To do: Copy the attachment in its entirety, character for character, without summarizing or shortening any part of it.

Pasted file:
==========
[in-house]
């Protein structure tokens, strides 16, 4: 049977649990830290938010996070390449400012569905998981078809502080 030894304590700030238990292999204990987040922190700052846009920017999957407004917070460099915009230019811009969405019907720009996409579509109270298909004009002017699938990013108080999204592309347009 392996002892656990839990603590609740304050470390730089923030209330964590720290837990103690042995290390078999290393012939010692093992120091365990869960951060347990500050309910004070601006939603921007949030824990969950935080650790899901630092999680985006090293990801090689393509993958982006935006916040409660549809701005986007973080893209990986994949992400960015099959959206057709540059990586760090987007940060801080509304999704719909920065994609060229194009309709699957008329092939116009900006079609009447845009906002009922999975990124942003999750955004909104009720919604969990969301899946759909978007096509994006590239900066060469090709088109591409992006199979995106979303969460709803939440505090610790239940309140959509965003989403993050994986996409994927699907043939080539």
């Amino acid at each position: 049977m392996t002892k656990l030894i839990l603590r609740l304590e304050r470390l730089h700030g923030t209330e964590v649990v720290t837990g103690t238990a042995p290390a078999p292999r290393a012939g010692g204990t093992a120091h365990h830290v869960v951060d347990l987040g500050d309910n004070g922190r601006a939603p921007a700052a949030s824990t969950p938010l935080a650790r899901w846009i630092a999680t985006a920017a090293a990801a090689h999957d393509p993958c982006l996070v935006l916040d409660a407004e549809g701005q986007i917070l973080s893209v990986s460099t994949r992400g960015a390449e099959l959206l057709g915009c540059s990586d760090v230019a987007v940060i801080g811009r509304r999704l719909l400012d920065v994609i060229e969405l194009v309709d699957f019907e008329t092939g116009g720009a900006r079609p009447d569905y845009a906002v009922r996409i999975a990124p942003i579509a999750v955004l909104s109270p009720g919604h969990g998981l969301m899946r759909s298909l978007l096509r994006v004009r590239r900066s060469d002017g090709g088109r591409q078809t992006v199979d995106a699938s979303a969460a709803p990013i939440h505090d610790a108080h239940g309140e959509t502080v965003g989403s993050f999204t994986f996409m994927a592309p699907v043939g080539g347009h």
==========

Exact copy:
[in-house]
């Protein structure tokens, strides 16, 4: 049977649990830290938010996070390449400012569905998981078809502080 030894304590700030238990292999204990987040922190700052846009920017999957407004917070460099915009230019811009969405019907720009996409579509109270298909004009002017699938990013108080999204592309347009 392996002892656990839990603590609740304050470390730089923030209330964590720290837990103690042995290390078999290393012939010692093992120091365990869960951060347990500050309910004070601006939603921007949030824990969950935080650790899901630092999680985006090293990801090689393509993958982006935006916040409660549809701005986007973080893209990986994949992400960015099959959206057709540059990586760090987007940060801080509304999704719909920065994609060229194009309709699957008329092939116009900006079609009447845009906002009922999975990124942003999750955004909104009720919604969990969301899946759909978007096509994006590239900066060469090709088109591409992006199979995106979303969460709803939440505090610790239940309140959509965003989403993050994986996409994927699907043939080539």
């Amino acid at each position: 049977m392996t002892k656990l030894i839990l603590r609740l304590e304050r470390l730089h700030g923030t209330e964590v649990v720290t837990g103690t238990a042995p290390a078999p292999r290393a012939g010692g204990t093992a120091h365990h830290v869960v951060d347990l987040g500050d309910n004070g922190r601006a939603p921007a700052a949030s824990t969950p938010l935080a650790r899901w846009i630092a999680t985006a920017a090293a990801a090689h999957d393509p993958c982006l996070v935006l916040d409660a407004e549809g701005q986007i917070l973080s893209v990986s460099t994949r992400g960015a390449e099959l959206l057709g915009c540059s990586d760090v230019a987007v940060i801080g811009r509304r999704l719909l400012d920065v994609i060229e969405l194009v309709d699957f019907e008329t092939g116009g720009a900006r079609p009447d569905y845009a906002v009922r996409i999975a990124p942003i579509a999750v955004l909104s109270p009720g919604h969990g998981l969301m899946r759909s298909l978007l096509r994006v004009r590239r900066s060469d002017g090709g088109r591409q078809t992006v199979d995106a699938s979303a969460a709803p990013i939440h505090d610790a108080h239940g309140e959509t502080v965003g989403s993050f999204t994986f996409m994927a592309p699907v043939g080539g347009h």